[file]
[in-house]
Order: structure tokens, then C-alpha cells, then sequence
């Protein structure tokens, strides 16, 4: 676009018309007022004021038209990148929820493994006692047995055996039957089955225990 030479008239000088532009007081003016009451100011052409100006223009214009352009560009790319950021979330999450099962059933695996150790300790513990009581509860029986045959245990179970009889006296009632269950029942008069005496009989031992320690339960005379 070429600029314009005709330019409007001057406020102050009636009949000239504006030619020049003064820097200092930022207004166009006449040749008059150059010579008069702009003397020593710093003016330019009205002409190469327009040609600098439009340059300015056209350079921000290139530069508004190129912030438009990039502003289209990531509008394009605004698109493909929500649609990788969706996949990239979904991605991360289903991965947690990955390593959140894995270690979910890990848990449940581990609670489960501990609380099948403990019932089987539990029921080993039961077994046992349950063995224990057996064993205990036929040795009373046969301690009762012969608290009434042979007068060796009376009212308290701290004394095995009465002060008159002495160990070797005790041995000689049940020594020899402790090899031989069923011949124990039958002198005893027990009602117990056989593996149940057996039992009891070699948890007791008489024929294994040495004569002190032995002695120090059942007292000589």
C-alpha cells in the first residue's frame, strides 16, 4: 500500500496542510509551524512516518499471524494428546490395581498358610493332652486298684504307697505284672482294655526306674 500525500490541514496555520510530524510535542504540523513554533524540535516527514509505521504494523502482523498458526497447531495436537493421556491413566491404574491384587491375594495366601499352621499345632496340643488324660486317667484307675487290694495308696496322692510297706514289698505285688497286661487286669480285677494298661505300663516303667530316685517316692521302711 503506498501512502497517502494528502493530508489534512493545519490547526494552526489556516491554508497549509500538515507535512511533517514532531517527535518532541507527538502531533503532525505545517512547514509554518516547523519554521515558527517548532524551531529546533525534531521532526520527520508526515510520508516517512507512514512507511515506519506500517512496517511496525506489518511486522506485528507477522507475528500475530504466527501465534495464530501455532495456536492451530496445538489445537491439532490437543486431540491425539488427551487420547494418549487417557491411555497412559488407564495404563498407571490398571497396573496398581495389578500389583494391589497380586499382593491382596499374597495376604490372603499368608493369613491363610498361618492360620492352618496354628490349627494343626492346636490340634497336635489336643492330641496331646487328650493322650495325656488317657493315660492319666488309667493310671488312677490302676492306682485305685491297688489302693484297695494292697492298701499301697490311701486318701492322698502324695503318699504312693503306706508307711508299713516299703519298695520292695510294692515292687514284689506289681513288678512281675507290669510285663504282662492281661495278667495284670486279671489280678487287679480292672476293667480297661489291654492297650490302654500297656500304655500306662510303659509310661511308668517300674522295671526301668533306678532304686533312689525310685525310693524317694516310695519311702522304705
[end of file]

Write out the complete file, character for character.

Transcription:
[in-house]
Order: structure tokens, then C-alpha cells, then sequence
């Protein structure tokens, strides 16, 4: 676009018309007022004021038209990148929820493994006692047995055996039957089955225990 030479008239000088532009007081003016009451100011052409100006223009214009352009560009790319950021979330999450099962059933695996150790300790513990009581509860029986045959245990179970009889006296009632269950029942008069005496009989031992320690339960005379 070429600029314009005709330019409007001057406020102050009636009949000239504006030619020049003064820097200092930022207004166009006449040749008059150059010579008069702009003397020593710093003016330019009205002409190469327009040609600098439009340059300015056209350079921000290139530069508004190129912030438009990039502003289209990531509008394009605004698109493909929500649609990788969706996949990239979904991605991360289903991965947690990955390593959140894995270690979910890990848990449940581990609670489960501990609380099948403990019932089987539990029921080993039961077994046992349950063995224990057996064993205990036929040795009373046969301690009762012969608290009434042979007068060796009376009212308290701290004394095995009465002060008159002495160990070797005790041995000689049940020594020899402790090899031989069923011949124990039958002198005893027990009602117990056989593996149940057996039992009891070699948890007791008489024929294994040495004569002190032995002695120090059942007292000589």
C-alpha cells in the first residue's frame, strides 16, 4: 500500500496542510509551524512516518499471524494428546490395581498358610493332652486298684504307697505284672482294655526306674 500525500490541514496555520510530524510535542504540523513554533524540535516527514509505521504494523502482523498458526497447531495436537493421556491413566491404574491384587491375594495366601499352621499345632496340643488324660486317667484307675487290694495308696496322692510297706514289698505285688497286661487286669480285677494298661505300663516303667530316685517316692521302711 503506498501512502497517502494528502493530508489534512493545519490547526494552526489556516491554508497549509500538515507535512511533517514532531517527535518532541507527538502531533503532525505545517512547514509554518516547523519554521515558527517548532524551531529546533525534531521532526520527520508526515510520508516517512507512514512507511515506519506500517512496517511496525506489518511486522506485528507477522507475528500475530504466527501465534495464530501455532495456536492451530496445538489445537491439532490437543486431540491425539488427551487420547494418549487417557491411555497412559488407564495404563498407571490398571497396573496398581495389578500389583494391589497380586499382593491382596499374597495376604490372603499368608493369613491363610498361618492360620492352618496354628490349627494343626492346636490340634497336635489336643492330641496331646487328650493322650495325656488317657493315660492319666488309667493310671488312677490302676492306682485305685491297688489302693484297695494292697492298701499301697490311701486318701492322698502324695503318699504312693503306706508307711508299713516299703519298695520292695510294692515292687514284689506289681513288678512281675507290669510285663504282662492281661495278667495284670486279671489280678487287679480292672476293667480297661489291654492297650490302654500297656500304655500306662510303659509310661511308668517300674522295671526301668533306678532304686533312689525310685525310693524317694516310695519311702522304705